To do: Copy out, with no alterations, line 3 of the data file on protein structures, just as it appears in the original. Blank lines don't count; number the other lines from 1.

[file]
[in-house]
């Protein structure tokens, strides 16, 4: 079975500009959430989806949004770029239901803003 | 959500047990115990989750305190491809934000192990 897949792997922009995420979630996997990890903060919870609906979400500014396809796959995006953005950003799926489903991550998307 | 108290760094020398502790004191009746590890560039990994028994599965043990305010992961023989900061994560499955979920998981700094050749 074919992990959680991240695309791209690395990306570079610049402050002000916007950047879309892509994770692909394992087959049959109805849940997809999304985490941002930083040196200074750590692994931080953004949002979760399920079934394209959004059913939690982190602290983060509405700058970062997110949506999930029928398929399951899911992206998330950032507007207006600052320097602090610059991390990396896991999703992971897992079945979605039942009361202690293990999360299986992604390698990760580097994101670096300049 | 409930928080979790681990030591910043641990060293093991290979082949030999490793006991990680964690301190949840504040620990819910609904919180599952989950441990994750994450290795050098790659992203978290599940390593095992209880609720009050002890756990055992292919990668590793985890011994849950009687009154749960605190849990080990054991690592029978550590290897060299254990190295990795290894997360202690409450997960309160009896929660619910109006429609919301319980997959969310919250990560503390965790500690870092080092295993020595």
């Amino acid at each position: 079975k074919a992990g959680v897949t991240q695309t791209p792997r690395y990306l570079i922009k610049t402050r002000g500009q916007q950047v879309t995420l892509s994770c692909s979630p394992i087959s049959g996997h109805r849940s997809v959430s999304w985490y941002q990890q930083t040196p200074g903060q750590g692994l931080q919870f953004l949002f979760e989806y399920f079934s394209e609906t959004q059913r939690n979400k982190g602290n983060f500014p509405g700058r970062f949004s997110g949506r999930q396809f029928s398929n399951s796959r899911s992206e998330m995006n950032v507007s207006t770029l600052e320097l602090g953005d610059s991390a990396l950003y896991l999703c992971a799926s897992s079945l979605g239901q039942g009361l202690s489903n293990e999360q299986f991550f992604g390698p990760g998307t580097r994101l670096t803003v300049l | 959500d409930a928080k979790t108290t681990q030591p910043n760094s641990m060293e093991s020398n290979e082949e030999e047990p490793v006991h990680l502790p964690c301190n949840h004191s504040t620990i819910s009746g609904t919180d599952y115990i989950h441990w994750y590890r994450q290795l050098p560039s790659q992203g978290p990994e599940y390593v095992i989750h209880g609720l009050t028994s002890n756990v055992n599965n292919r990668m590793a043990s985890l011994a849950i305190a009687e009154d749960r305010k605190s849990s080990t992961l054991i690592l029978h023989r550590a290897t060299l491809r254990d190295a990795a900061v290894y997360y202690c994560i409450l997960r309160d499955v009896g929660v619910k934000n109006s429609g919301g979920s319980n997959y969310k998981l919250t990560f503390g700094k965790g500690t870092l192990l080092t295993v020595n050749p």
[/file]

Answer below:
């Amino acid at each position: 079975k074919a992990g959680v897949t991240q695309t791209p792997r690395y990306l570079i922009k610049t402050r002000g500009q916007q950047v879309t995420l892509s994770c692909s979630p394992i087959s049959g996997h109805r849940s997809v959430s999304w985490y941002q990890q930083t040196p200074g903060q750590g692994l931080q919870f953004l949002f979760e989806y399920f079934s394209e609906t959004q059913r939690n979400k982190g602290n983060f500014p509405g700058r970062f949004s997110g949506r999930q396809f029928s398929n399951s796959r899911s992206e998330m995006n950032v507007s207006t770029l600052e320097l602090g953005d610059s991390a990396l950003y896991l999703c992971a799926s897992s079945l979605g239901q039942g009361l202690s489903n293990e999360q299986f991550f992604g390698p990760g998307t580097r994101l670096t803003v300049l | 959500d409930a928080k979790t108290t681990q030591p910043n760094s641990m060293e093991s020398n290979e082949e030999e047990p490793v006991h990680l502790p964690c301190n949840h004191s504040t620990i819910s009746g609904t919180d599952y115990i989950h441990w994750y590890r994450q290795l050098p560039s790659q992203g978290p990994e599940y390593v095992i989750h209880g609720l009050t028994s002890n756990v055992n599965n292919r990668m590793a043990s985890l011994a849950i305190a009687e009154d749960r305010k605190s849990s080990t992961l054991i690592l029978h023989r550590a290897t060299l491809r254990d190295a990795a900061v290894y997360y202690c994560i409450l997960r309160d499955v009896g929660v619910k934000n109006s429609g919301g979920s319980n997959y969310k998981l919250t990560f503390g700094k965790g500690t870092l192990l080092t295993v020595n050749p």